“If you have a notion that the way your sustainability programs are built is that they have to make sense for society and business at the same time, then they will be more resilient. If you have programs that just benefit society, that are just ‘nice’ philanthropic programs, then in times where the company is under great pressure, they are going to be really challenged,” she explains. “Whereas if you have programs that also make a good business case, then why would you close them down? Those kinds of programs are going to be more resilient.”
The next step in the sustainability journey for business is to move sustainability from specialised roles and divisions to become a core functional set of skills and strategies that permeates an organisation’s operations.
“We have these chief sustainability officers and sustainability offices with teams of people and, that’s usually a sliver of an organisation, usually a group that is looking at certain problems in certain ways,” says Dr. Milstein.
“And one of the issues that leading companies have been on to now for quite a while is that creating those offices and positions was a first step in in really institutionalising the issue of sustainability within the organisation. But it didn’t necessarily embed it in the strategic fabric of the organisation. That’s a slightly different issue.”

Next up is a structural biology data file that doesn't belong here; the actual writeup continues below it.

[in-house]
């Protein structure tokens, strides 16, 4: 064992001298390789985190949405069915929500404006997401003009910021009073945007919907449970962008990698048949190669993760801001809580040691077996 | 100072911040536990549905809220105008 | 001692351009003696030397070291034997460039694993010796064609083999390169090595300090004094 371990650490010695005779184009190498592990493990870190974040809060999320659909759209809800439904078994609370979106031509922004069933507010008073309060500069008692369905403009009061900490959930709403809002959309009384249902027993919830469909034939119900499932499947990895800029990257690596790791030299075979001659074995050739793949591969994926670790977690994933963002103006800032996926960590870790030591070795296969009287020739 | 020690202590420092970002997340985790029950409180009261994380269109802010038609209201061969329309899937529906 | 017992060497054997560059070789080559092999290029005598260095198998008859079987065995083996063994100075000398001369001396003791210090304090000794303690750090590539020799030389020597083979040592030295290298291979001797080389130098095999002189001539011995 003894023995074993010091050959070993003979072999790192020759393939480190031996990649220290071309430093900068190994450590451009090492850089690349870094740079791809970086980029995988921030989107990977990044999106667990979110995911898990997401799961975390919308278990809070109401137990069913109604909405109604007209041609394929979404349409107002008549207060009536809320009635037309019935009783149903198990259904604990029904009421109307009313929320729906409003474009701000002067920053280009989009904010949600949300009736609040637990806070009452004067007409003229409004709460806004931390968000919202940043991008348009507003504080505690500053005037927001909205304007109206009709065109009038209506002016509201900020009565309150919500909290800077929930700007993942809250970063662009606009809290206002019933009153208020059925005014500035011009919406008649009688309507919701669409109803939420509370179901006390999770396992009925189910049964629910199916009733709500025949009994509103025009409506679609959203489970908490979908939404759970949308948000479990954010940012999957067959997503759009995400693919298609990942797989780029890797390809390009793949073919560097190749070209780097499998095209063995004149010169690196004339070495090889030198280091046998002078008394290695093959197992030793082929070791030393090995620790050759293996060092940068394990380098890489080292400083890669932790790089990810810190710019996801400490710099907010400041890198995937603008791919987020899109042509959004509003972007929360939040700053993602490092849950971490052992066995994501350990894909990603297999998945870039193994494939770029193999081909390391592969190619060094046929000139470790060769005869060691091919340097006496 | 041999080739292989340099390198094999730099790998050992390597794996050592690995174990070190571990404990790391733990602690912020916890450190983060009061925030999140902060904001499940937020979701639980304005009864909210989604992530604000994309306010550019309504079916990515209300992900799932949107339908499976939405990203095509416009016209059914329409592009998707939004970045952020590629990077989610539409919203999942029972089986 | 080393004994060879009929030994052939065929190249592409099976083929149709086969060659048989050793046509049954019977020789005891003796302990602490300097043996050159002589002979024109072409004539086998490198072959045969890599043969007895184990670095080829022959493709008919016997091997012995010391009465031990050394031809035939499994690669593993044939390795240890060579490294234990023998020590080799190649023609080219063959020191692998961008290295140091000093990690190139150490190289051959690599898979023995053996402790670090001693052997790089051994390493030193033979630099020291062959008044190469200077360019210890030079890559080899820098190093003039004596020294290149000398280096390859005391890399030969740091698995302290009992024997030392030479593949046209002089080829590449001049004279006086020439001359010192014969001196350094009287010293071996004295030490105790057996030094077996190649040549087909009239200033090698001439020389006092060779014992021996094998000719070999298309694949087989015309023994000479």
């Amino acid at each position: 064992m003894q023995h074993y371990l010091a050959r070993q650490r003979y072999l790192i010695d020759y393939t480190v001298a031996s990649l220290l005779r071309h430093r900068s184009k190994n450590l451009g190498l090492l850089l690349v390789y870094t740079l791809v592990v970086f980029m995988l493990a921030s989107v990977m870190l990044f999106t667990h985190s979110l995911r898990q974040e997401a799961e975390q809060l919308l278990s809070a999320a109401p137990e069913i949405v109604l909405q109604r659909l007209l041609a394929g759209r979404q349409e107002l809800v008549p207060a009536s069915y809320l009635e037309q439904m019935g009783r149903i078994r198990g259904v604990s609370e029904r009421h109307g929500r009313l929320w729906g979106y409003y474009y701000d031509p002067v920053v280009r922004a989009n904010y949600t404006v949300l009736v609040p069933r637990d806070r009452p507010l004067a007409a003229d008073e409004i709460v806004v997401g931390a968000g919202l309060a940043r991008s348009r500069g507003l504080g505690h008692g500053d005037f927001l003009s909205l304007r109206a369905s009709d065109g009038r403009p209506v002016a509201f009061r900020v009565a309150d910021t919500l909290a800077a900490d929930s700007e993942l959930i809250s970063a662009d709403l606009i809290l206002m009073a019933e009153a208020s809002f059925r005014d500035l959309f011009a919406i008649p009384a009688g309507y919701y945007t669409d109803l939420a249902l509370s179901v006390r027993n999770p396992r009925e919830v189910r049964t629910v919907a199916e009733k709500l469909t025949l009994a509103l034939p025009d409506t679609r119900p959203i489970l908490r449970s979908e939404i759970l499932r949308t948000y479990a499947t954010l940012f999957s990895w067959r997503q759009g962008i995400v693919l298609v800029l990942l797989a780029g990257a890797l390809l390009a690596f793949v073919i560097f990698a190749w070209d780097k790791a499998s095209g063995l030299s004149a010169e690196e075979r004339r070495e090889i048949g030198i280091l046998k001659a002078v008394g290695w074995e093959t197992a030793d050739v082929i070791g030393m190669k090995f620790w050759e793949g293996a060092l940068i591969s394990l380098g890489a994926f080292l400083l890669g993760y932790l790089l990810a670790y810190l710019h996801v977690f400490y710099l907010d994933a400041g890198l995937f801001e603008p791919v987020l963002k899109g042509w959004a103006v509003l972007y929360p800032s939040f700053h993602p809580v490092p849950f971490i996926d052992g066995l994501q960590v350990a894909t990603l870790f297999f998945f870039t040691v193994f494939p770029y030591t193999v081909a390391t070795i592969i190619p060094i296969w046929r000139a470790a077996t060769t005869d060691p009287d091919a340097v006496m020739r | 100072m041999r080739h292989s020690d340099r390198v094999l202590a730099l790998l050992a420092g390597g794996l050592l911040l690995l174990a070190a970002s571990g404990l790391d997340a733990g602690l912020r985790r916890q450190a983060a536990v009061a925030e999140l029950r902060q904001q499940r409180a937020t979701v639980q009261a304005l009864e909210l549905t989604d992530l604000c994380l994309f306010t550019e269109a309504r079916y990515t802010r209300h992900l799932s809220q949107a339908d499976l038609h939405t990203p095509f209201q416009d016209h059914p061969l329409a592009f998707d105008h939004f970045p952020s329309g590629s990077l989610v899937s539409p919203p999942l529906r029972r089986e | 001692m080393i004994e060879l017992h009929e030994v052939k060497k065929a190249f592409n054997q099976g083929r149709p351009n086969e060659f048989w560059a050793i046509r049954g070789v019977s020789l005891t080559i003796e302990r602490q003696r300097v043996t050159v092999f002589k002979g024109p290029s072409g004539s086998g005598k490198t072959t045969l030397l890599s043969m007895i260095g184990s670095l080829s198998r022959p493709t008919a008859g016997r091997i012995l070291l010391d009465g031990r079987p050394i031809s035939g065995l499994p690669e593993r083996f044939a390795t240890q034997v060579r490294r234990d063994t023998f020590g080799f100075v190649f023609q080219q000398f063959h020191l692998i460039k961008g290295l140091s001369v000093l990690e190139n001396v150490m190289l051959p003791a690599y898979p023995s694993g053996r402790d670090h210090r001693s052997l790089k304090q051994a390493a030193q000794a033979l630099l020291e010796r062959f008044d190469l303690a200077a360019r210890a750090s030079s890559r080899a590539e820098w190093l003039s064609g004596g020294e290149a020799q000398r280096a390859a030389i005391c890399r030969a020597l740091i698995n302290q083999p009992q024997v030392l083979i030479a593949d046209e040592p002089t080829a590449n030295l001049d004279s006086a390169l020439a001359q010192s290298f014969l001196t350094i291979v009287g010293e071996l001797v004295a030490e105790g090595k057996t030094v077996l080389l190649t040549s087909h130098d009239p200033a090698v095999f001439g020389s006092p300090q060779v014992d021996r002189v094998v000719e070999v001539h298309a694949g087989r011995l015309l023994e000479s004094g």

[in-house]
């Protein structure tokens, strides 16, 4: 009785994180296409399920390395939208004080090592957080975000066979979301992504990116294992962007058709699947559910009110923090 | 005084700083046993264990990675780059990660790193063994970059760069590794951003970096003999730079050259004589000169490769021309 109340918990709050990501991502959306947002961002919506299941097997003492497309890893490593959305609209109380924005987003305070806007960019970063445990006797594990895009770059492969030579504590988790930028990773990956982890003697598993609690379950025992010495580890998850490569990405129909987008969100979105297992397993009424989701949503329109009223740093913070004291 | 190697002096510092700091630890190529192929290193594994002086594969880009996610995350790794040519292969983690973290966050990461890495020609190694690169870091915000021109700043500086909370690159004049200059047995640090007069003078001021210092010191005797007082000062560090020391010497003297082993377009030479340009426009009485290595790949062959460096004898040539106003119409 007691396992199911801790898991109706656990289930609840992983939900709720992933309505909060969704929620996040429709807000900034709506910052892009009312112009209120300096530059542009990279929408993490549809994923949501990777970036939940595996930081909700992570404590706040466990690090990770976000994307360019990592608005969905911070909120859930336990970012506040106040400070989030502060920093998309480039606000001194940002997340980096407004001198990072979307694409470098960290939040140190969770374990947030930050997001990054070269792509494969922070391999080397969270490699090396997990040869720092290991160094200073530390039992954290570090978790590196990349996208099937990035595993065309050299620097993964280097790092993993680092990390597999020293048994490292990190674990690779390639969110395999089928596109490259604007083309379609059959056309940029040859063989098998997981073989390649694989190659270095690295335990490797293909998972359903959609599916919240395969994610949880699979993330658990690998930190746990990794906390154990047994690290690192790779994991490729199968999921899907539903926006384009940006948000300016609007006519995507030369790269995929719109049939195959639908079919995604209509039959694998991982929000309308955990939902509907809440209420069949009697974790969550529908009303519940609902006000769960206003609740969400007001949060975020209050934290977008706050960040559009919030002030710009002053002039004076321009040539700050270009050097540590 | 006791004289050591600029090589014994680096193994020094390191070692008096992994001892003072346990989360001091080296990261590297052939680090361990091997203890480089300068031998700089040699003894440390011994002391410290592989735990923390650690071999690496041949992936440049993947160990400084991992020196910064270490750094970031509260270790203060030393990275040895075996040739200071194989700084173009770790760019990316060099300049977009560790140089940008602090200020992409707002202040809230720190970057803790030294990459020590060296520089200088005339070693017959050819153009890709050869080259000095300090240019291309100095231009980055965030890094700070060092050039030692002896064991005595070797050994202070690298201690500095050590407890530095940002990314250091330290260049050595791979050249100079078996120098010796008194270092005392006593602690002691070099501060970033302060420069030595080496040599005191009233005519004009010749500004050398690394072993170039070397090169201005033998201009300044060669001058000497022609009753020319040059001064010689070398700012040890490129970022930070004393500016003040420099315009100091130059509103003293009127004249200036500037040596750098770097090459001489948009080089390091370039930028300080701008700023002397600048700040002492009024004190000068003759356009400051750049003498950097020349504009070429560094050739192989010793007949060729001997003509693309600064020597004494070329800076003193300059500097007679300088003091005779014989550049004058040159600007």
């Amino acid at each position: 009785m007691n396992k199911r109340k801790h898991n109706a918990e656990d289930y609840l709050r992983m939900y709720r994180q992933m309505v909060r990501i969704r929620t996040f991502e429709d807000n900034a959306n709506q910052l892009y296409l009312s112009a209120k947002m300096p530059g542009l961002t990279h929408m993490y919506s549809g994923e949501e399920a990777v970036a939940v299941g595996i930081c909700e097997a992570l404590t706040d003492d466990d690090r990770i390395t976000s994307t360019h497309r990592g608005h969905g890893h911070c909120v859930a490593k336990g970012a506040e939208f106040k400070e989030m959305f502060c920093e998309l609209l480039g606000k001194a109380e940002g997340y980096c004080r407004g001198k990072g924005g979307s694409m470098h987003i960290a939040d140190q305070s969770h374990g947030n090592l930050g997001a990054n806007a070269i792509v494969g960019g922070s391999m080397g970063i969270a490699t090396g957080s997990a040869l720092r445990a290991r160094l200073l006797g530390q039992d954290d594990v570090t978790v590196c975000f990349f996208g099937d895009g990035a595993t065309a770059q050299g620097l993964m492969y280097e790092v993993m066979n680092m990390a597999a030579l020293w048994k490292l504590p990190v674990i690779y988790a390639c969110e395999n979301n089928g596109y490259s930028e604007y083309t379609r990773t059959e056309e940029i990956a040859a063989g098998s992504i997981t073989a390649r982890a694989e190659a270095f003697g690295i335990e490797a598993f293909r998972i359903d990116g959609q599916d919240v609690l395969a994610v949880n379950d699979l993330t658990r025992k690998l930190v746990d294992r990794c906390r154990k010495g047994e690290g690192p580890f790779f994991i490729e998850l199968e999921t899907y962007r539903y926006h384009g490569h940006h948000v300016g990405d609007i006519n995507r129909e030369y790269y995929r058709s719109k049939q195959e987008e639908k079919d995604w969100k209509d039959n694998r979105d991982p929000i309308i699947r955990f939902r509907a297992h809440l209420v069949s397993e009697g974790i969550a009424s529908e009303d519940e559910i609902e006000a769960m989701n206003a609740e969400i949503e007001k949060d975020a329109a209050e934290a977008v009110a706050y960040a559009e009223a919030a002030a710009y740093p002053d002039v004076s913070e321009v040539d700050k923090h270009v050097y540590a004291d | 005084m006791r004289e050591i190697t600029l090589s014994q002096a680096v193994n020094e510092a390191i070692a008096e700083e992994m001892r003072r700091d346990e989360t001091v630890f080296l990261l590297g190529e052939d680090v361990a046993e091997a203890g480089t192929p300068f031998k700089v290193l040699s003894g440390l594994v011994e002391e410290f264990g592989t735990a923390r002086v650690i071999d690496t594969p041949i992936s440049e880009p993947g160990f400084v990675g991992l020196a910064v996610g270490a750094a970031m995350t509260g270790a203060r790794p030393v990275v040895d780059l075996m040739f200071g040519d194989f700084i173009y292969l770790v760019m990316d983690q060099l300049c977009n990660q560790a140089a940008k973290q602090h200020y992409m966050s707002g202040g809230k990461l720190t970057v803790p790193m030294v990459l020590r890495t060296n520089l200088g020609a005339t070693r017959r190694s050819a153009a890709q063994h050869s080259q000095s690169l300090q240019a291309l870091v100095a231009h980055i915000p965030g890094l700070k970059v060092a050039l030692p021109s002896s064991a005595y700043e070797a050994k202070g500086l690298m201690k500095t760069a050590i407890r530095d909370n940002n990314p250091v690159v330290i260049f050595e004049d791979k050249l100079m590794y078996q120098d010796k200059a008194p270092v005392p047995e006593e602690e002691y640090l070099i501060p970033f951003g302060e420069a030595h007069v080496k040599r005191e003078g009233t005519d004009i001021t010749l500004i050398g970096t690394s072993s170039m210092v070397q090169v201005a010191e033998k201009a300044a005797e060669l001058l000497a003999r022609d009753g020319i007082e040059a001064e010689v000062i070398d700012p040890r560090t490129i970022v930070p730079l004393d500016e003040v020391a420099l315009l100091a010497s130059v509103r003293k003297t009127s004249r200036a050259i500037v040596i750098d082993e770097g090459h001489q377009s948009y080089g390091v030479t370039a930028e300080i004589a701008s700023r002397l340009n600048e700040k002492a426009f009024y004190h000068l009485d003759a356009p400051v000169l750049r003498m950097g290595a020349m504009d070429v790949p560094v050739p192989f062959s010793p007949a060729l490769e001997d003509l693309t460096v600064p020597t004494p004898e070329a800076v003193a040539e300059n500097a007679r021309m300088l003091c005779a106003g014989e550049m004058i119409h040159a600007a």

He points to Unilever, the gold standard example when it comes to businesses that have implemented transformational sustainability strategies.
Describing a visit with students to Unilever’s US headquarters in February with their head of PR, Milstein’s says “she went through each functional area within the organisation and talked very knowingly about the way in which sustainability touched that position, the way in which sustainability metrics were built into the incentive structure for those people and really demonstrated that this is not a function that is in one group of people or one functional area. This is now throughout the company. It affects every decision that they’re making, it’s the lens by which everything is viewed.”